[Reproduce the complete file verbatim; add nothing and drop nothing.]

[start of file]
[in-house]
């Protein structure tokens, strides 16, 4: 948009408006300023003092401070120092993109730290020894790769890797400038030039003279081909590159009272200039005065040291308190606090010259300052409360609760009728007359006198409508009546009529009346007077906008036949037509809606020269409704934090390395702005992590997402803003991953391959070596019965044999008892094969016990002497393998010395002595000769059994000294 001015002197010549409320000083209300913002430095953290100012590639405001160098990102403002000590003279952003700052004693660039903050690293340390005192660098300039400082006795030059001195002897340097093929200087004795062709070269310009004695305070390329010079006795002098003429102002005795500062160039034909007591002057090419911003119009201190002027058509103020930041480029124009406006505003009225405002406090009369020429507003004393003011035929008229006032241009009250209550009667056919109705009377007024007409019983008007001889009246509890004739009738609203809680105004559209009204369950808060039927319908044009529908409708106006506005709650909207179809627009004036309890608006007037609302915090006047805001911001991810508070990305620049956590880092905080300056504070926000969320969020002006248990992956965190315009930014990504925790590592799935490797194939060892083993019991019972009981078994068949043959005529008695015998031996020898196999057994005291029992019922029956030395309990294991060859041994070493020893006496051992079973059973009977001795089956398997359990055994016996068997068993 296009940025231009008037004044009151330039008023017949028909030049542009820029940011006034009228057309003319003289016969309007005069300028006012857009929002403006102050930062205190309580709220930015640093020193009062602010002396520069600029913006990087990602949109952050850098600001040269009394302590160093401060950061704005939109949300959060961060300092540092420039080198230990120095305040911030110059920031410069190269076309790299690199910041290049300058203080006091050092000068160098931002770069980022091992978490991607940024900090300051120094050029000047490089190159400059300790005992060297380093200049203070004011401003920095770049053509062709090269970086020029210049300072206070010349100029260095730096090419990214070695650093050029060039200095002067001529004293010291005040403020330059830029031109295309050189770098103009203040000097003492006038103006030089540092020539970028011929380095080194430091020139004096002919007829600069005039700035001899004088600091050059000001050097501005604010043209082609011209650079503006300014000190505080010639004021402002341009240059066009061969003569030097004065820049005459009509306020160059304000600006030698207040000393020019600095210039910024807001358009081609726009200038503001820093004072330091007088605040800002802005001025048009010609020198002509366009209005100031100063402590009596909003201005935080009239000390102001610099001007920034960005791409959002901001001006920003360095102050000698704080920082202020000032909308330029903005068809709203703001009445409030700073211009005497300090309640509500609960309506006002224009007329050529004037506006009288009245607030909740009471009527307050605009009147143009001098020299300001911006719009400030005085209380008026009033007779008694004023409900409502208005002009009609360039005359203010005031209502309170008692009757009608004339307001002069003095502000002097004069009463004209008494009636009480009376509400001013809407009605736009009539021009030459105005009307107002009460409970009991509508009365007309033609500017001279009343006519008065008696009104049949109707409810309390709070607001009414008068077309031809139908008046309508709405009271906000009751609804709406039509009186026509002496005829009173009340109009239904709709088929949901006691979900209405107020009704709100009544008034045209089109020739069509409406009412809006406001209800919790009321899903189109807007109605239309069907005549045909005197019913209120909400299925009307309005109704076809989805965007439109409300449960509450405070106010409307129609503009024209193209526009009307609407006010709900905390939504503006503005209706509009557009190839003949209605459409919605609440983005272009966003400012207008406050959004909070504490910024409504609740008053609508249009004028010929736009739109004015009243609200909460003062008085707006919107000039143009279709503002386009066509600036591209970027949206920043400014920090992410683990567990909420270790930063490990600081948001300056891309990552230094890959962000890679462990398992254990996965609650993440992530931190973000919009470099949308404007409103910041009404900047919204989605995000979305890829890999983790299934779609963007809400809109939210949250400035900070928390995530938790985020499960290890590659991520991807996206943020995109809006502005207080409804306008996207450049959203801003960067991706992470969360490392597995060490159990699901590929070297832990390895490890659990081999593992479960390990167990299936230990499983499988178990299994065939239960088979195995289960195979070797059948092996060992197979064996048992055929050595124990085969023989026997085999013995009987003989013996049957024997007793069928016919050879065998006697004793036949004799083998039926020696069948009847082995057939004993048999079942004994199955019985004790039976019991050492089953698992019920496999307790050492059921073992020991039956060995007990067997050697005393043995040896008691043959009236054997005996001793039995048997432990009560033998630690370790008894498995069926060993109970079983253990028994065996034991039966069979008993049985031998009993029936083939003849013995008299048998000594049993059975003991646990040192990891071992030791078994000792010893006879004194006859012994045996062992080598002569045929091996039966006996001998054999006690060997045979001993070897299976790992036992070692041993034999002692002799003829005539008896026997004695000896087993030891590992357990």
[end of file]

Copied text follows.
[in-house]
């Protein structure tokens, strides 16, 4: 948009408006300023003092401070120092993109730290020894790769890797400038030039003279081909590159009272200039005065040291308190606090010259300052409360609760009728007359006198409508009546009529009346007077906008036949037509809606020269409704934090390395702005992590997402803003991953391959070596019965044999008892094969016990002497393998010395002595000769059994000294 001015002197010549409320000083209300913002430095953290100012590639405001160098990102403002000590003279952003700052004693660039903050690293340390005192660098300039400082006795030059001195002897340097093929200087004795062709070269310009004695305070390329010079006795002098003429102002005795500062160039034909007591002057090419911003119009201190002027058509103020930041480029124009406006505003009225405002406090009369020429507003004393003011035929008229006032241009009250209550009667056919109705009377007024007409019983008007001889009246509890004739009738609203809680105004559209009204369950808060039927319908044009529908409708106006506005709650909207179809627009004036309890608006007037609302915090006047805001911001991810508070990305620049956590880092905080300056504070926000969320969020002006248990992956965190315009930014990504925790590592799935490797194939060892083993019991019972009981078994068949043959005529008695015998031996020898196999057994005291029992019922029956030395309990294991060859041994070493020893006496051992079973059973009977001795089956398997359990055994016996068997068993 296009940025231009008037004044009151330039008023017949028909030049542009820029940011006034009228057309003319003289016969309007005069300028006012857009929002403006102050930062205190309580709220930015640093020193009062602010002396520069600029913006990087990602949109952050850098600001040269009394302590160093401060950061704005939109949300959060961060300092540092420039080198230990120095305040911030110059920031410069190269076309790299690199910041290049300058203080006091050092000068160098931002770069980022091992978490991607940024900090300051120094050029000047490089190159400059300790005992060297380093200049203070004011401003920095770049053509062709090269970086020029210049300072206070010349100029260095730096090419990214070695650093050029060039200095002067001529004293010291005040403020330059830029031109295309050189770098103009203040000097003492006038103006030089540092020539970028011929380095080194430091020139004096002919007829600069005039700035001899004088600091050059000001050097501005604010043209082609011209650079503006300014000190505080010639004021402002341009240059066009061969003569030097004065820049005459009509306020160059304000600006030698207040000393020019600095210039910024807001358009081609726009200038503001820093004072330091007088605040800002802005001025048009010609020198002509366009209005100031100063402590009596909003201005935080009239000390102001610099001007920034960005791409959002901001001006920003360095102050000698704080920082202020000032909308330029903005068809709203703001009445409030700073211009005497300090309640509500609960309506006002224009007329050529004037506006009288009245607030909740009471009527307050605009009147143009001098020299300001911006719009400030005085209380008026009033007779008694004023409900409502208005002009009609360039005359203010005031209502309170008692009757009608004339307001002069003095502000002097004069009463004209008494009636009480009376509400001013809407009605736009009539021009030459105005009307107002009460409970009991509508009365007309033609500017001279009343006519008065008696009104049949109707409810309390709070607001009414008068077309031809139908008046309508709405009271906000009751609804709406039509009186026509002496005829009173009340109009239904709709088929949901006691979900209405107020009704709100009544008034045209089109020739069509409406009412809006406001209800919790009321899903189109807007109605239309069907005549045909005197019913209120909400299925009307309005109704076809989805965007439109409300449960509450405070106010409307129609503009024209193209526009009307609407006010709900905390939504503006503005209706509009557009190839003949209605459409919605609440983005272009966003400012207008406050959004909070504490910024409504609740008053609508249009004028010929736009739109004015009243609200909460003062008085707006919107000039143009279709503002386009066509600036591209970027949206920043400014920090992410683990567990909420270790930063490990600081948001300056891309990552230094890959962000890679462990398992254990996965609650993440992530931190973000919009470099949308404007409103910041009404900047919204989605995000979305890829890999983790299934779609963007809400809109939210949250400035900070928390995530938790985020499960290890590659991520991807996206943020995109809006502005207080409804306008996207450049959203801003960067991706992470969360490392597995060490159990699901590929070297832990390895490890659990081999593992479960390990167990299936230990499983499988178990299994065939239960088979195995289960195979070797059948092996060992197979064996048992055929050595124990085969023989026997085999013995009987003989013996049957024997007793069928016919050879065998006697004793036949004799083998039926020696069948009847082995057939004993048999079942004994199955019985004790039976019991050492089953698992019920496999307790050492059921073992020991039956060995007990067997050697005393043995040896008691043959009236054997005996001793039995048997432990009560033998630690370790008894498995069926060993109970079983253990028994065996034991039966069979008993049985031998009993029936083939003849013995008299048998000594049993059975003991646990040192990891071992030791078994000792010893006879004194006859012994045996062992080598002569045929091996039966006996001998054999006690060997045979001993070897299976790992036992070692041993034999002692002799003829005539008896026997004695000896087993030891590992357990």